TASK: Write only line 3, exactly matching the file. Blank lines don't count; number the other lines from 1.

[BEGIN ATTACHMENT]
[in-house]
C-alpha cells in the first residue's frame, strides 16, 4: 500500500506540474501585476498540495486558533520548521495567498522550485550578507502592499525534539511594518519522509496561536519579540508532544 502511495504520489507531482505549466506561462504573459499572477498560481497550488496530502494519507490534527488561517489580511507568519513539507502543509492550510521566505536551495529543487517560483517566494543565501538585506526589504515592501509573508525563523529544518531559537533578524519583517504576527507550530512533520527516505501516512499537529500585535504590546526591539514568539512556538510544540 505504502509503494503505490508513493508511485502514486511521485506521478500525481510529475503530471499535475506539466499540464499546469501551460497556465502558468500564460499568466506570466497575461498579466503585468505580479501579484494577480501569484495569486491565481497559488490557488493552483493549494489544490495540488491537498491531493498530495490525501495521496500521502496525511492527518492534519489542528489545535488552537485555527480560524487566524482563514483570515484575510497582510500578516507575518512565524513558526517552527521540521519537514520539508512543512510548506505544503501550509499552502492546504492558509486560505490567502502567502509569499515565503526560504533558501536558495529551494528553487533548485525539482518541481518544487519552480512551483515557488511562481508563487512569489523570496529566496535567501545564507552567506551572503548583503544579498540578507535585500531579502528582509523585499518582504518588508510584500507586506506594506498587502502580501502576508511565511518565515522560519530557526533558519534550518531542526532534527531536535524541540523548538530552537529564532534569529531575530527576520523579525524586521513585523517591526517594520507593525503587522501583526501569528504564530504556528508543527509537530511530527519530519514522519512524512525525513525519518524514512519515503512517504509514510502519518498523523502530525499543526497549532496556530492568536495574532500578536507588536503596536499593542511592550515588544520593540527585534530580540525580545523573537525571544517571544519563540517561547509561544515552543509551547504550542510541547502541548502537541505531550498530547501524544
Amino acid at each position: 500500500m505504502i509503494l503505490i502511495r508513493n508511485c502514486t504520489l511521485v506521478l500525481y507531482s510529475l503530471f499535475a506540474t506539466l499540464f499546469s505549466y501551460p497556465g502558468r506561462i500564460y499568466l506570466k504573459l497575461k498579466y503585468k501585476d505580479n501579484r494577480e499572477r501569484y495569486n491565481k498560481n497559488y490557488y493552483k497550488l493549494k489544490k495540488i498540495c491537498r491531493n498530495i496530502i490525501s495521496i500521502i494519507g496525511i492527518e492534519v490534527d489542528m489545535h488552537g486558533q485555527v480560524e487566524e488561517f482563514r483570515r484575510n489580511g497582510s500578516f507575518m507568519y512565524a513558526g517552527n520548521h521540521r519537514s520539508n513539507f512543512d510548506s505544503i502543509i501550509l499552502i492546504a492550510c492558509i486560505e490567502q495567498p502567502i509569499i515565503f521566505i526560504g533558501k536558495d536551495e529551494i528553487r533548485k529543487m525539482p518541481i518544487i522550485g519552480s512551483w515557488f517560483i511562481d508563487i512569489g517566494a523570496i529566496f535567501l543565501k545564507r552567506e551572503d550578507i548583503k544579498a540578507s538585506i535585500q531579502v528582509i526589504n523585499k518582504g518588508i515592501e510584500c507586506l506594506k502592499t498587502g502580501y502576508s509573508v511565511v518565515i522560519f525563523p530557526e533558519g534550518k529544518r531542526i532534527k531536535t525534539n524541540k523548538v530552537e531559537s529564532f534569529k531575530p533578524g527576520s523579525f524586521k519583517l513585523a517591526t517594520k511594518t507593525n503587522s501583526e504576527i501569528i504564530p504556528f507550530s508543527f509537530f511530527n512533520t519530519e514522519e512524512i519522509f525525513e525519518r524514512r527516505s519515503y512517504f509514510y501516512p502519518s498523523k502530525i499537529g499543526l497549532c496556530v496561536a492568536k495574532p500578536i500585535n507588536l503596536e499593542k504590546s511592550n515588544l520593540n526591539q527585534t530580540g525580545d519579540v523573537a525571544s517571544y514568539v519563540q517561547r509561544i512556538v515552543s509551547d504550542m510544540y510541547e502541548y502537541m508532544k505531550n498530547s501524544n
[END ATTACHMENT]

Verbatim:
Amino acid at each position: 500500500m505504502i509503494l503505490i502511495r508513493n508511485c502514486t504520489l511521485v506521478l500525481y507531482s510529475l503530471f499535475a506540474t506539466l499540464f499546469s505549466y501551460p497556465g502558468r506561462i500564460y499568466l506570466k504573459l497575461k498579466y503585468k501585476d505580479n501579484r494577480e499572477r501569484y495569486n491565481k498560481n497559488y490557488y493552483k497550488l493549494k489544490k495540488i498540495c491537498r491531493n498530495i496530502i490525501s495521496i500521502i494519507g496525511i492527518e492534519v490534527d489542528m489545535h488552537g486558533q485555527v480560524e487566524e488561517f482563514r483570515r484575510n489580511g497582510s500578516f507575518m507568519y512565524a513558526g517552527n520548521h521540521r519537514s520539508n513539507f512543512d510548506s505544503i502543509i501550509l499552502i492546504a492550510c492558509i486560505e490567502q495567498p502567502i509569499i515565503f521566505i526560504g533558501k536558495d536551495e529551494i528553487r533548485k529543487m525539482p518541481i518544487i522550485g519552480s512551483w515557488f517560483i511562481d508563487i512569489g517566494a523570496i529566496f535567501l543565501k545564507r552567506e551572503d550578507i548583503k544579498a540578507s538585506i535585500q531579502v528582509i526589504n523585499k518582504g518588508i515592501e510584500c507586506l506594506k502592499t498587502g502580501y502576508s509573508v511565511v518565515i522560519f525563523p530557526e533558519g534550518k529544518r531542526i532534527k531536535t525534539n524541540k523548538v530552537e531559537s529564532f534569529k531575530p533578524g527576520s523579525f524586521k519583517l513585523a517591526t517594520k511594518t507593525n503587522s501583526e504576527i501569528i504564530p504556528f507550530s508543527f509537530f511530527n512533520t519530519e514522519e512524512i519522509f525525513e525519518r524514512r527516505s519515503y512517504f509514510y501516512p502519518s498523523k502530525i499537529g499543526l497549532c496556530v496561536a492568536k495574532p500578536i500585535n507588536l503596536e499593542k504590546s511592550n515588544l520593540n526591539q527585534t530580540g525580545d519579540v523573537a525571544s517571544y514568539v519563540q517561547r509561544i512556538v515552543s509551547d504550542m510544540y510541547e502541548y502537541m508532544k505531550n498530547s501524544n